The proposed wind farm project in Adams and Stanton Townships was the cause for a long public comment session at Tuesday’s Houghton County Board of Commissioners meeting. For one night at least, all input was negative.
There were three main areas of concern. The first was economic. Nearby residents said that data they could find showed significant property value declines after wind farms have been installed. Second was health. Turbine rotors produce a unique sound that can be heard at around 35 decibels. The worry is that in the overnight hours in an isolated, rural setting the noise would alter sleep patterns. Last was environmental. At least one proposed installation is on a bluff at 1,400 feet above sea level, one of the highest points in the Keweenaw. It would stand another 575 feet off the ground when factoring in the blades. Bill and Maddie Manderfield say that’s just too much for an area that prides itself on tourism and a great view.
They also argued that wildlife would adapt by migrating away, or in the case of birds, bats, and other airborne animals, many would lose their life. Commissioner Tom Tikkanen said he sympathizes.
Although the extra revenue can be seen as a good thing, Tikkanen talked about conversations he had with officials from Huron County, a wind energy haven. They said it destroys community cohesion, even to the point of death threats. That’s an intangible factor, but it should be considered. Commissioner Al Koskela was also against the project, but said the debate was one for the local level.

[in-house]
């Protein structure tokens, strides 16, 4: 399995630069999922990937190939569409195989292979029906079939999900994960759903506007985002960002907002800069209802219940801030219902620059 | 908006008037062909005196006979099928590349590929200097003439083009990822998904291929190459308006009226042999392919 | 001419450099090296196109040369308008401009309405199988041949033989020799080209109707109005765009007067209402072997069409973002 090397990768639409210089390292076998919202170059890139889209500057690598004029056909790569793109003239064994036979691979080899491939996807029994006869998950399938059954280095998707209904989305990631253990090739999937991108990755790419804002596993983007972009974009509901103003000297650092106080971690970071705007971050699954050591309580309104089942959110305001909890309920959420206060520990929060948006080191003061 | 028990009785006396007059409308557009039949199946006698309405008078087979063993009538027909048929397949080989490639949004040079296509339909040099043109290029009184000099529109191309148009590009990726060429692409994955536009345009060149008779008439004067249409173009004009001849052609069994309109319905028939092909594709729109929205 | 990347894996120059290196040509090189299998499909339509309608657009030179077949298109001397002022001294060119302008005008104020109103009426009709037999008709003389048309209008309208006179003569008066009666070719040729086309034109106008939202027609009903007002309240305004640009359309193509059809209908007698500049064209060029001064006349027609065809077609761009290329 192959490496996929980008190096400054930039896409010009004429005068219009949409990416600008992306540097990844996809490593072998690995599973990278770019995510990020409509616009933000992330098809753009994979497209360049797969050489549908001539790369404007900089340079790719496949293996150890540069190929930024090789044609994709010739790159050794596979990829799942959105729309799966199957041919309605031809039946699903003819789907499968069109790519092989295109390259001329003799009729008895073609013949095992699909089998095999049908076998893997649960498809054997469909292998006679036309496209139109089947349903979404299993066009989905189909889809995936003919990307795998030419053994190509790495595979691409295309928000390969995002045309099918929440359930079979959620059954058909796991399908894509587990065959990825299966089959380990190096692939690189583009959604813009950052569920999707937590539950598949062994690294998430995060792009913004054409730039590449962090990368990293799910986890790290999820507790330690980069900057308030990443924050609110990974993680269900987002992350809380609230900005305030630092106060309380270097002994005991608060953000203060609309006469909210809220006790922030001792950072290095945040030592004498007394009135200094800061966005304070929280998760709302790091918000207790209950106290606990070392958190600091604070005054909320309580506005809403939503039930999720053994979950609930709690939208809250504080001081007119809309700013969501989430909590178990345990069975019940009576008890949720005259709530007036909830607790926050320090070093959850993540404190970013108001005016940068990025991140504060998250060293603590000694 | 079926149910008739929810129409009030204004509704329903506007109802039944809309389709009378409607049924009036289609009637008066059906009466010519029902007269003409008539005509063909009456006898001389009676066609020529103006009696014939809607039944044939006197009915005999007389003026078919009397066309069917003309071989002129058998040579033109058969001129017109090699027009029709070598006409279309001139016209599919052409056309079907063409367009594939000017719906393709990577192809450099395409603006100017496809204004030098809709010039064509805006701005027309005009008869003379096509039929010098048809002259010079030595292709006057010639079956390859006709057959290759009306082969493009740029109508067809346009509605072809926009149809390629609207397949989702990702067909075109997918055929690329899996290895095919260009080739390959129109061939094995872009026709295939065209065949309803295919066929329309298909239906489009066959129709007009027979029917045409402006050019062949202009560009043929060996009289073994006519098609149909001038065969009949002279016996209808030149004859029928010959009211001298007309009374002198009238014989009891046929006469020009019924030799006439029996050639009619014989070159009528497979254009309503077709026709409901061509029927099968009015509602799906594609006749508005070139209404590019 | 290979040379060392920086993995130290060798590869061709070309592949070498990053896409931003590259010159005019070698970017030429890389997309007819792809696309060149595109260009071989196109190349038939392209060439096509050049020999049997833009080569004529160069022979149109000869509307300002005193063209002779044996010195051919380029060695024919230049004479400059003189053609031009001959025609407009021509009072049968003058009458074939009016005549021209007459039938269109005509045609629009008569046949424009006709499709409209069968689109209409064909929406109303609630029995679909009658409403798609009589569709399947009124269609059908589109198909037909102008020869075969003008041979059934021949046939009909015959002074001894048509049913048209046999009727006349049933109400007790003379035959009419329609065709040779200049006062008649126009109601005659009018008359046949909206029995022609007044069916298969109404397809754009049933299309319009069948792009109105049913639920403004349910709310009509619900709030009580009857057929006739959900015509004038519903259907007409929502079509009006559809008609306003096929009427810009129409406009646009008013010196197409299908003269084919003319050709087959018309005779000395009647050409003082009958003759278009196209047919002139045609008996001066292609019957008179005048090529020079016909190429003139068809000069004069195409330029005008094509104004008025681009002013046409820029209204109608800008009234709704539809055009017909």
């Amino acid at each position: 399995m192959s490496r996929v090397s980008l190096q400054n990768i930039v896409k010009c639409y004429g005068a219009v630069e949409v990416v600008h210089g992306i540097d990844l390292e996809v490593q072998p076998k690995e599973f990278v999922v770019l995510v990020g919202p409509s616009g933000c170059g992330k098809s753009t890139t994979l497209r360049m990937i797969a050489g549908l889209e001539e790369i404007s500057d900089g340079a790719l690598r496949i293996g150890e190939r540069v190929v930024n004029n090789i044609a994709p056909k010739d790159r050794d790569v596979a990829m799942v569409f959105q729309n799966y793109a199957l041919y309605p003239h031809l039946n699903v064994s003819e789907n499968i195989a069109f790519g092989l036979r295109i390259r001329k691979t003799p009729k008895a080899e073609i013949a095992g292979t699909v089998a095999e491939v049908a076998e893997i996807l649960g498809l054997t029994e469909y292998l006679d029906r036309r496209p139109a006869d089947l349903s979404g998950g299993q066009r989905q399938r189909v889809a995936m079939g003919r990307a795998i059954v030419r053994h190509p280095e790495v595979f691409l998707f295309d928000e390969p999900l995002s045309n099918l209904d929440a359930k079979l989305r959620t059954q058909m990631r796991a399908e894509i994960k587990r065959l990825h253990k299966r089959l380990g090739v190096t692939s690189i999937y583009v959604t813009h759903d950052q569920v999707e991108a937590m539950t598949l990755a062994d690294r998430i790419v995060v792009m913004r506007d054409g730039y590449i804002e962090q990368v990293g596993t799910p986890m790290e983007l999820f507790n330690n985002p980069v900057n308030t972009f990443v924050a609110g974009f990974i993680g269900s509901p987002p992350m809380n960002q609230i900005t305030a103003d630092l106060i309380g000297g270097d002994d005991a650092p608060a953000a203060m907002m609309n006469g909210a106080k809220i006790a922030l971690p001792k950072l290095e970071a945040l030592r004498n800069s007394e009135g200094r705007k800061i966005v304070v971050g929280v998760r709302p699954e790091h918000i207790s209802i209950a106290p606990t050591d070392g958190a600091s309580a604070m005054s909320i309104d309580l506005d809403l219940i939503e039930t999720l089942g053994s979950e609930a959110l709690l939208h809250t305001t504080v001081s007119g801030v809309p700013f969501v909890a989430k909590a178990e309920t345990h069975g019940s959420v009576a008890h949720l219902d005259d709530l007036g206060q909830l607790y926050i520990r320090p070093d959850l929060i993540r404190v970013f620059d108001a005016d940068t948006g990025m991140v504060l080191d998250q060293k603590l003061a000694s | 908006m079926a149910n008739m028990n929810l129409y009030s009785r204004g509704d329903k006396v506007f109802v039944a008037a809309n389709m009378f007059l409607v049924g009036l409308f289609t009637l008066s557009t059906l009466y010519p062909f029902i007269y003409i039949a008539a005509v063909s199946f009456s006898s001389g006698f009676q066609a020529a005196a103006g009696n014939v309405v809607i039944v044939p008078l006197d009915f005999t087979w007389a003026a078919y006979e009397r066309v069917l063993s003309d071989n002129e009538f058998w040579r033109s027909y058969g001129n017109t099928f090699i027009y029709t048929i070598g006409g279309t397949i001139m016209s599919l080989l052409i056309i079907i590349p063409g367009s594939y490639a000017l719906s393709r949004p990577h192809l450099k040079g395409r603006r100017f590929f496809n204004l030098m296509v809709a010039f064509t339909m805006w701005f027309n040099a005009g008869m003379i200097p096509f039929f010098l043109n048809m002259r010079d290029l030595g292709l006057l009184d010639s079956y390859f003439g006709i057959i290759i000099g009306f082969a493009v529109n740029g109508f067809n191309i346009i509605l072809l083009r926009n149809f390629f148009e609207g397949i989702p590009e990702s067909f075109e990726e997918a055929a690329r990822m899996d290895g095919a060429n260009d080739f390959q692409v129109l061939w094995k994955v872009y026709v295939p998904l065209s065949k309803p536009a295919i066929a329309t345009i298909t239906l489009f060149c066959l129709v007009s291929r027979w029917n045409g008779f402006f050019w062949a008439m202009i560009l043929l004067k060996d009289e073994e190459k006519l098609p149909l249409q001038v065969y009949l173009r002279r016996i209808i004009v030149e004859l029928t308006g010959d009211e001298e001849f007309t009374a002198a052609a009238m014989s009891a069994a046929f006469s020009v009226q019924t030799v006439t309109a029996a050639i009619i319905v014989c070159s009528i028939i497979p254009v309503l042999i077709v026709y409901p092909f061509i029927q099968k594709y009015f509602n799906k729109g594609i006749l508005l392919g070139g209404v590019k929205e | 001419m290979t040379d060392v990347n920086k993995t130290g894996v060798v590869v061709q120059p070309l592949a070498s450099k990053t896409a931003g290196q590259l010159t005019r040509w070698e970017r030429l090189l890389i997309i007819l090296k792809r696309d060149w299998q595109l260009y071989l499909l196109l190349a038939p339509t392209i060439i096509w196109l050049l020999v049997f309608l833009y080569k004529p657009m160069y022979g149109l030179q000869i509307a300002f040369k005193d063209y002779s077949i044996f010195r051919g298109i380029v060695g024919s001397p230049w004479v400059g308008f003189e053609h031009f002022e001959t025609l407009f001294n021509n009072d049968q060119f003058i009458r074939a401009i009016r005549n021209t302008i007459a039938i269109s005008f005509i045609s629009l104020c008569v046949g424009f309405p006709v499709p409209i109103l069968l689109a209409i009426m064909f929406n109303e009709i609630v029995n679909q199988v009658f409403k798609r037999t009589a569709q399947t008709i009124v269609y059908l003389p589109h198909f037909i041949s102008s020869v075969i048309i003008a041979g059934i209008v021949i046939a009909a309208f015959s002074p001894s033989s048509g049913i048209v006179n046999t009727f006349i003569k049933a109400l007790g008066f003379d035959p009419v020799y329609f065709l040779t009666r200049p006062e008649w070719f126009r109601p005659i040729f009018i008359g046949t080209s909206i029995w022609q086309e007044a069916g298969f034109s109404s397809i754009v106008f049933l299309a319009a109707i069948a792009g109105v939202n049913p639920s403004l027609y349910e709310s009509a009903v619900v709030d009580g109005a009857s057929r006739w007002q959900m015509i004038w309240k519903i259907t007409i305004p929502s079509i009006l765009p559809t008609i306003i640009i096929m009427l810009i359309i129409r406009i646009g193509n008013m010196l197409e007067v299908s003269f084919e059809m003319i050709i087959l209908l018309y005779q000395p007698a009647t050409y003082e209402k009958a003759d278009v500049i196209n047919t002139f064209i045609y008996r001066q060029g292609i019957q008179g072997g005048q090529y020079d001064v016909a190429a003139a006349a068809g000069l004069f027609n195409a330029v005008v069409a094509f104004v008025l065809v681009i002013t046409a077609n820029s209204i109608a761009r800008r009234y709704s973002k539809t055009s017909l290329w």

Senator Ed McBroom presented on the findings of the Oversight Committee in Lansing on election fraud. He said a report of roughly 30 pages would be out next week most likely. His committee found no evidence of vote tallies being changed on machines in Houghton County.
McBroom hinted there were other problems that he would address once the report was publicly available. McBroom also spoke about discussions between legislators and the Department of Natural Resources about repairing trails between Lake Linden and Hancock.
McBroom is hoping that can still be included in next year’s budget. The finishing touches for the next fiscal year are being applied before the legislature wraps up for the summertime.